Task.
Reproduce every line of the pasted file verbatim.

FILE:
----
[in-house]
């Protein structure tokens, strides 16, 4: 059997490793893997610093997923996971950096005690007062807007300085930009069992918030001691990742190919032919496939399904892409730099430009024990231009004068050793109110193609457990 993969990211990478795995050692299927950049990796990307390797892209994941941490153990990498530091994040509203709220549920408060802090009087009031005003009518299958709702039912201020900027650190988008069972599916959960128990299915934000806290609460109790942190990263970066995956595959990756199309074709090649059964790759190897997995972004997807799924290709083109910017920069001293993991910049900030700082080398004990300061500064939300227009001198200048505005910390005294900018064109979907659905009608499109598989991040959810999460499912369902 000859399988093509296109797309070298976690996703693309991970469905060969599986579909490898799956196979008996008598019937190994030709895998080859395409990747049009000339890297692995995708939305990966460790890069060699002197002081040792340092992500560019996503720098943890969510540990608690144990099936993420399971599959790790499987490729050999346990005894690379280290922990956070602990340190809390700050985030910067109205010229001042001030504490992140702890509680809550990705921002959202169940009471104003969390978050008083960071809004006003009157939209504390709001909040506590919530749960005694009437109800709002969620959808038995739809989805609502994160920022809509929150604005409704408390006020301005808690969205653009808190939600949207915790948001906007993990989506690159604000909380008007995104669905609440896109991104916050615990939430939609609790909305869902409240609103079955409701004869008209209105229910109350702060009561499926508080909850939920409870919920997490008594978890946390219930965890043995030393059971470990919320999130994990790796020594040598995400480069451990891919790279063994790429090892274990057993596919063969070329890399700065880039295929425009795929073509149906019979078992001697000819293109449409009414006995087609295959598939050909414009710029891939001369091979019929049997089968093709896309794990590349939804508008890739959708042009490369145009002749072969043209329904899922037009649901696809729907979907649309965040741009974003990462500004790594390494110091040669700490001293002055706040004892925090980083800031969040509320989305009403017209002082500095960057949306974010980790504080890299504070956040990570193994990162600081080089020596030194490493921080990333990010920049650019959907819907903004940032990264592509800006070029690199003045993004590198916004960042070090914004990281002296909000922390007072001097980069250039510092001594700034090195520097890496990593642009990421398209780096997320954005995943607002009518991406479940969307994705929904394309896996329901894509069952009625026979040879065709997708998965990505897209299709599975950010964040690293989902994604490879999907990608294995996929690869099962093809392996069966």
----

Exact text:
[in-house]
């Protein structure tokens, strides 16, 4: 059997490793893997610093997923996971950096005690007062807007300085930009069992918030001691990742190919032919496939399904892409730099430009024990231009004068050793109110193609457990 993969990211990478795995050692299927950049990796990307390797892209994941941490153990990498530091994040509203709220549920408060802090009087009031005003009518299958709702039912201020900027650190988008069972599916959960128990299915934000806290609460109790942190990263970066995956595959990756199309074709090649059964790759190897997995972004997807799924290709083109910017920069001293993991910049900030700082080398004990300061500064939300227009001198200048505005910390005294900018064109979907659905009608499109598989991040959810999460499912369902 000859399988093509296109797309070298976690996703693309991970469905060969599986579909490898799956196979008996008598019937190994030709895998080859395409990747049009000339890297692995995708939305990966460790890069060699002197002081040792340092992500560019996503720098943890969510540990608690144990099936993420399971599959790790499987490729050999346990005894690379280290922990956070602990340190809390700050985030910067109205010229001042001030504490992140702890509680809550990705921002959202169940009471104003969390978050008083960071809004006003009157939209504390709001909040506590919530749960005694009437109800709002969620959808038995739809989805609502994160920022809509929150604005409704408390006020301005808690969205653009808190939600949207915790948001906007993990989506690159604000909380008007995104669905609440896109991104916050615990939430939609609790909305869902409240609103079955409701004869008209209105229910109350702060009561499926508080909850939920409870919920997490008594978890946390219930965890043995030393059971470990919320999130994990790796020594040598995400480069451990891919790279063994790429090892274990057993596919063969070329890399700065880039295929425009795929073509149906019979078992001697000819293109449409009414006995087609295959598939050909414009710029891939001369091979019929049997089968093709896309794990590349939804508008890739959708042009490369145009002749072969043209329904899922037009649901696809729907979907649309965040741009974003990462500004790594390494110091040669700490001293002055706040004892925090980083800031969040509320989305009403017209002082500095960057949306974010980790504080890299504070956040990570193994990162600081080089020596030194490493921080990333990010920049650019959907819907903004940032990264592509800006070029690199003045993004590198916004960042070090914004990281002296909000922390007072001097980069250039510092001594700034090195520097890496990593642009990421398209780096997320954005995943607002009518991406479940969307994705929904394309896996329901894509069952009625026979040879065709997708998965990505897209299709599975950010964040690293989902994604490879999907990608294995996929690869099962093809392996069966």